Level 9

…this is as high as you can get inside Johnson Space Center, being a ‘normal’ visitor. And definitely a tour every Spacetweep needs to take when in Houston.

Why? Well, wait for it and you know! 😉

First of all, it is important to know, that you need to book the tour at least one day in advance – probably because you are entering a goverment facility and they want to know who you are (well in my case they should have already plenty of data 😉 )
Here is the website to visit. The tourprice does include the entry to Houston Space Center (2 days), so don’t make the mistake I did and buy an entry ticket. One thing you might want to consider though is upgrading to a membership for one year, as this not only gives you free parking, but 10% in the gift shop.

OK, enough advertising.
The tour kicks off with a visit to the Rocket Park (route can be in a different order).
Highlight there is the Saturn V part of which were slated to lift-off on Apollo 18. Only three of remaining original harware are left.
One in Huntsville, AL, one at Kennedy Space Center and one here.
Being the Spacetraveller that I am, I have seen Saturn V at KSC numerous times, but this one is at eye level – well, parts of it 🙂

20130612-230129.jpg20130612-230152.jpg

Outside is the test vehicle for the Launch Abort System which luckily had never been used during a launch.

20130612-230521.jpg

Our next stop was the Sonny Carter Training Facility, better known as the Neutral Buoyancy Lab (NBL) or the pool. Not many buildings are named after an individual, but this one is and it is mostly because of Sonny Carter’s achievents and his way too early loss.

20130612-230726.jpg20130612-230739.jpg

Unfortunately for me, it was “Safety Day” in the NBL and no Astros were diving. On the other hand, the water was so calm, one could perfectly see parts of ISS submerged for training.

20130612-231001.jpg20130612-231019.jpg

Personally, I hoped to bump into Alexander Gerst, the next German Astronaut launching to ISS in 2014 (follow this link if you want to see him launching live from Baikonour).
I was wearing my bright blue outfit from the first #Spacetweetup and while Alexander was busy in the robotics lab, my visit didn’t get unnoticed.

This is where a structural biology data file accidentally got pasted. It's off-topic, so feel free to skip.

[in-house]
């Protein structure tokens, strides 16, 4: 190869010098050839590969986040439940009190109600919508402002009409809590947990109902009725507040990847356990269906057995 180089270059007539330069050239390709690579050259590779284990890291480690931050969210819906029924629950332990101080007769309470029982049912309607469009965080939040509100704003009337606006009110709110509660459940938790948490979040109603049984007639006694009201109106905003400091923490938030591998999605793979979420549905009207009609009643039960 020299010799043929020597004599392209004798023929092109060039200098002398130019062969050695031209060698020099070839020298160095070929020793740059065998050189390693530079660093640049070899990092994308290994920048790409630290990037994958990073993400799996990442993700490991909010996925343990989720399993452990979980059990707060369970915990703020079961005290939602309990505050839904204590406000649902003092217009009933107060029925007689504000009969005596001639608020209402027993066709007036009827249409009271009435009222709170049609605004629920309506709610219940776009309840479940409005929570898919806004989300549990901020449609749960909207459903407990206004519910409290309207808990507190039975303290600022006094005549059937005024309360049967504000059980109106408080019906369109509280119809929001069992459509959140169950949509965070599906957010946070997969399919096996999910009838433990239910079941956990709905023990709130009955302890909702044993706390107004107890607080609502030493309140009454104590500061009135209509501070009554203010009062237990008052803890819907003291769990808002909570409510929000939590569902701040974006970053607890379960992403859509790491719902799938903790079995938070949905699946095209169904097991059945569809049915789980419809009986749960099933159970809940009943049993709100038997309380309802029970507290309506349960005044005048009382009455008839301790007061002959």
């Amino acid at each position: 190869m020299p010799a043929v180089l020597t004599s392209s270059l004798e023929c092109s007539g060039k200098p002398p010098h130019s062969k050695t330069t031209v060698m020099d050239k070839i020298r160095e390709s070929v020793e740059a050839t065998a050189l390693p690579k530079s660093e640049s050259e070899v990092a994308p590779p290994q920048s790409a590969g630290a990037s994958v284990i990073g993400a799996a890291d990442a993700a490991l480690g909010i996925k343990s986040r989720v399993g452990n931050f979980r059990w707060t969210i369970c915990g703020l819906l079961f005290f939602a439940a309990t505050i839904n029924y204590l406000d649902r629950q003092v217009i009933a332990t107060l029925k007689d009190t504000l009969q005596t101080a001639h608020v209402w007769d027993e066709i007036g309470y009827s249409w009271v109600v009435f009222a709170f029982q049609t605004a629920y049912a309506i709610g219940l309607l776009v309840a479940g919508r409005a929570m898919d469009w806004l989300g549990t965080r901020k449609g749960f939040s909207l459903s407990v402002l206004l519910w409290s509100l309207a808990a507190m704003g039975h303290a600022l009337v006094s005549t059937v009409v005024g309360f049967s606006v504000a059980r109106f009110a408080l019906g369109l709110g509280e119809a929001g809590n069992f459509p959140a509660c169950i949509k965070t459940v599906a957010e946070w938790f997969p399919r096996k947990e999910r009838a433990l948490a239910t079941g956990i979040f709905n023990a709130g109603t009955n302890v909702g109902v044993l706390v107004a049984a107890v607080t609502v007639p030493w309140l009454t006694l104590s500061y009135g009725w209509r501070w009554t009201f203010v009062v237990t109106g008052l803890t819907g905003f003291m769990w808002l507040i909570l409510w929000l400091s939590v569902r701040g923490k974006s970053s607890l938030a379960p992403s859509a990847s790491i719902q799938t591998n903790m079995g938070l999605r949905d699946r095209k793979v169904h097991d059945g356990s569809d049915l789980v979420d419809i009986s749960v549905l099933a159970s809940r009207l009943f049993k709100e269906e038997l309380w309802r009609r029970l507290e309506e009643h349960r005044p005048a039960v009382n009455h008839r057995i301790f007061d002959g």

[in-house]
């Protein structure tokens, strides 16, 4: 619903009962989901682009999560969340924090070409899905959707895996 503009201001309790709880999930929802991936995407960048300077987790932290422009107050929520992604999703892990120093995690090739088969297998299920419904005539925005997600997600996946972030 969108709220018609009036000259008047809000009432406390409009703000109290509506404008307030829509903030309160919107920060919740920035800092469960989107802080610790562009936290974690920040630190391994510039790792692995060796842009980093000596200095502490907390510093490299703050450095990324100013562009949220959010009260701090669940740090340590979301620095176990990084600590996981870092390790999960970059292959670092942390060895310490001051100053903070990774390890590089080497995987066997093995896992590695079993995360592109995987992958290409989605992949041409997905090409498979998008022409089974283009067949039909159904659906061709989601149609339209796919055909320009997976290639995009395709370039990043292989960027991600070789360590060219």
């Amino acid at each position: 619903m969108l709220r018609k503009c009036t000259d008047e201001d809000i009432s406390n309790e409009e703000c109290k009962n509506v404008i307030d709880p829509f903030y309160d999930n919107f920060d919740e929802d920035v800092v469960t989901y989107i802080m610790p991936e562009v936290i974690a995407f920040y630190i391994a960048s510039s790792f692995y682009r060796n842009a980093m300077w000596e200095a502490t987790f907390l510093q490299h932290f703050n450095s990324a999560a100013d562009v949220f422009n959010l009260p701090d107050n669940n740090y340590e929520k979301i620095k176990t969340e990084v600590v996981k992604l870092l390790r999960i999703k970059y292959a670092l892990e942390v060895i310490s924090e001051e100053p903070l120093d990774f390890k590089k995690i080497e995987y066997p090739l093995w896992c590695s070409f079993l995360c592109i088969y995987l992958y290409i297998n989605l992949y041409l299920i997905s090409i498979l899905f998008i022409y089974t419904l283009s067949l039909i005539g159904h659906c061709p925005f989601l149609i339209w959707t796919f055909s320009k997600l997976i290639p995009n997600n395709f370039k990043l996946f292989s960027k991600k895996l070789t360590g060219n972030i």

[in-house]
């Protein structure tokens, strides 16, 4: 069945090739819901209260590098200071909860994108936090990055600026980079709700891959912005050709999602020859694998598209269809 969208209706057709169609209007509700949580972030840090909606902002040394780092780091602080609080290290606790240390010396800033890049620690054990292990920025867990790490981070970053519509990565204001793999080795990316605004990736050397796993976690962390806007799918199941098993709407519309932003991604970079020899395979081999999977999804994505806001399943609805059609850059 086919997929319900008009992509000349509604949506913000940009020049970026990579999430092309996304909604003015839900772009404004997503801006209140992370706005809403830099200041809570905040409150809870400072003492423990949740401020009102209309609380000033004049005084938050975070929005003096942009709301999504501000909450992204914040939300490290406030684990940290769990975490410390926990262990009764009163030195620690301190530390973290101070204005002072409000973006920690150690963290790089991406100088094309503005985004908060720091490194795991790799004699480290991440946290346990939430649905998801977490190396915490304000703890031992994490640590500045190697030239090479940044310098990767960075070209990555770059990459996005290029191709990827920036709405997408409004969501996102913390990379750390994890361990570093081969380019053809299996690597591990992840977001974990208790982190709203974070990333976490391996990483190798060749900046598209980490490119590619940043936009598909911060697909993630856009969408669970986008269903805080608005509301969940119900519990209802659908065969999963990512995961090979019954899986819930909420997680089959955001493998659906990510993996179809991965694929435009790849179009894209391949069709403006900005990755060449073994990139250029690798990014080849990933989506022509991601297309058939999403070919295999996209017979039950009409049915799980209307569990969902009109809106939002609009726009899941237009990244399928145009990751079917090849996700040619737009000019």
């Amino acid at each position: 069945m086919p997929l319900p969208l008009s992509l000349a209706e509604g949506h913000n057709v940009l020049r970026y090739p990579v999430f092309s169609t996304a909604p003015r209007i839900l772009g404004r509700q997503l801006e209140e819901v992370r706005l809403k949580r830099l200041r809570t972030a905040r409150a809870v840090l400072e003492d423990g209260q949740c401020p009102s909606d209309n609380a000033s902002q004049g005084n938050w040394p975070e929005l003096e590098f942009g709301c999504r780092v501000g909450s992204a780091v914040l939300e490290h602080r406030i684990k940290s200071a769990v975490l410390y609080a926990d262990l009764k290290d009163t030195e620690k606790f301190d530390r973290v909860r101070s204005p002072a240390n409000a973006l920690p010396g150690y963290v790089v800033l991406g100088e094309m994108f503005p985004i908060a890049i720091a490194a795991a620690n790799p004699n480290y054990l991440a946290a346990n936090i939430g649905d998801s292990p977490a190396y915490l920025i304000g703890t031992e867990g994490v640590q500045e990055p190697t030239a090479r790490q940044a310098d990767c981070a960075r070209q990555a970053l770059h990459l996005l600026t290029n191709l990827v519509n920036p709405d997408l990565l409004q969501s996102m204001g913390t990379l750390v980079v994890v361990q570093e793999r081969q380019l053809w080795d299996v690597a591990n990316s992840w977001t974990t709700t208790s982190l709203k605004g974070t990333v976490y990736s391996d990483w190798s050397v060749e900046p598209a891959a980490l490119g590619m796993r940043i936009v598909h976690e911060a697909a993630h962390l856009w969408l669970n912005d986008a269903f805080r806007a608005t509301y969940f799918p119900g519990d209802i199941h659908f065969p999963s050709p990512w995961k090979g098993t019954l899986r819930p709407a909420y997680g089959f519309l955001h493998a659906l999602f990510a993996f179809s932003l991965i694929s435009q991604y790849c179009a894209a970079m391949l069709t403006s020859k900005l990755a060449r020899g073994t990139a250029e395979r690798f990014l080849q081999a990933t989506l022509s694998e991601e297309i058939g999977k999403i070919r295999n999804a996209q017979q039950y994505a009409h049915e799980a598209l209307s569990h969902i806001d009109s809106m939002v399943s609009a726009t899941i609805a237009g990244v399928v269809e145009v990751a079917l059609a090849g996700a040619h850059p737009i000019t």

20130612-231528.jpg

After two amazing stops, it was time to grab a bite in one of the cafeterias on campus. We were told, that Astronauts eat here too.

And sure enough, Mike Massimino showed up and gave me a ‘Hi’!
I was too surprised to ask him for a foto and after he had his Sandwich, I found it unfitting to disturb him in his well deserved lunchbreak.
But I mean @Astro_Mike! The very reason why I am on Twitter!

It couldn’t get any better, or can it?

Lunch itself was shared with a nice couple from New Jersey, who happened to be in Houston for a wedding of a relative. Once more, #SpaceUnites!

By the way: Keep your Credit Card tight, as there is another Shop with different Space stuff in the cafeteria.

Next stop was building 9, the Space Vehicle Mockup Facility – what a name. Basically this is the classroom for the Astronauts, where they get to know every detail of the Hardware they will be using or that serves as their home during a mission.

20130612-232205.jpg20130612-232338.jpg20130612-232404.jpg20130612-232419.jpg

I was happy to see, that the Shuttle Mockup was still inside. My wife who happen to take the tour a week later (no kids under 14 allowed) even had the opportunity to climb abord another mockup and sit in the PLT seat!

20130612-234342.jpg
Picture by Alex’ guide

Barely enough time to soak into the athmosphere, we continued to Building 7, where they develop space suits and other things – very impressive. We even got to see the pressure chamber which is usually off limits to visitors as they don’t want anyone to sneak a look of prototypes – guess nothing important was tested that day.

20130612-234544.jpg20130612-234613.jpg

Much different the next building and final stop of the tour:
Christopher C. Kraft Jr. Mission Control Center!

20130612-235048.jpg20130612-235058.jpg

This is THE room, I have seen countless times on television during briefings, launches and ISS communication and now I was able to walk trough this doors! Crazy!

20130612-235208.jpg

Last room to visit was the Historic Mission Control. The room has been restored to a condition almost as it was during the Apollo days.
David L. Cisco a Technician from the very program gave us some insights into what happened here back in the days.

20130612-235317.jpg

Needless to say I could have spend far more time in this building. After seeing Launch Control at the Kennedy Space Center in Florida, this was probably highest on my wishlist.

With this, a truly remarkable tour ended and left this Spacetweep more then just happy.

Whenever you are taking the tour, please let me know and send some pictures – I’d be more than happy to add them to my blog linking to you.

20130612-235456.jpg

One comment on “Level 9

Leave a Reply

Fill in your details below or click an icon to log in:

WordPress.com Logo

You are commenting using your WordPress.com account. Log Out / Change )

Twitter picture

You are commenting using your Twitter account. Log Out / Change )

Facebook photo

You are commenting using your Facebook account. Log Out / Change )

Google+ photo

You are commenting using your Google+ account. Log Out / Change )

Connecting to %s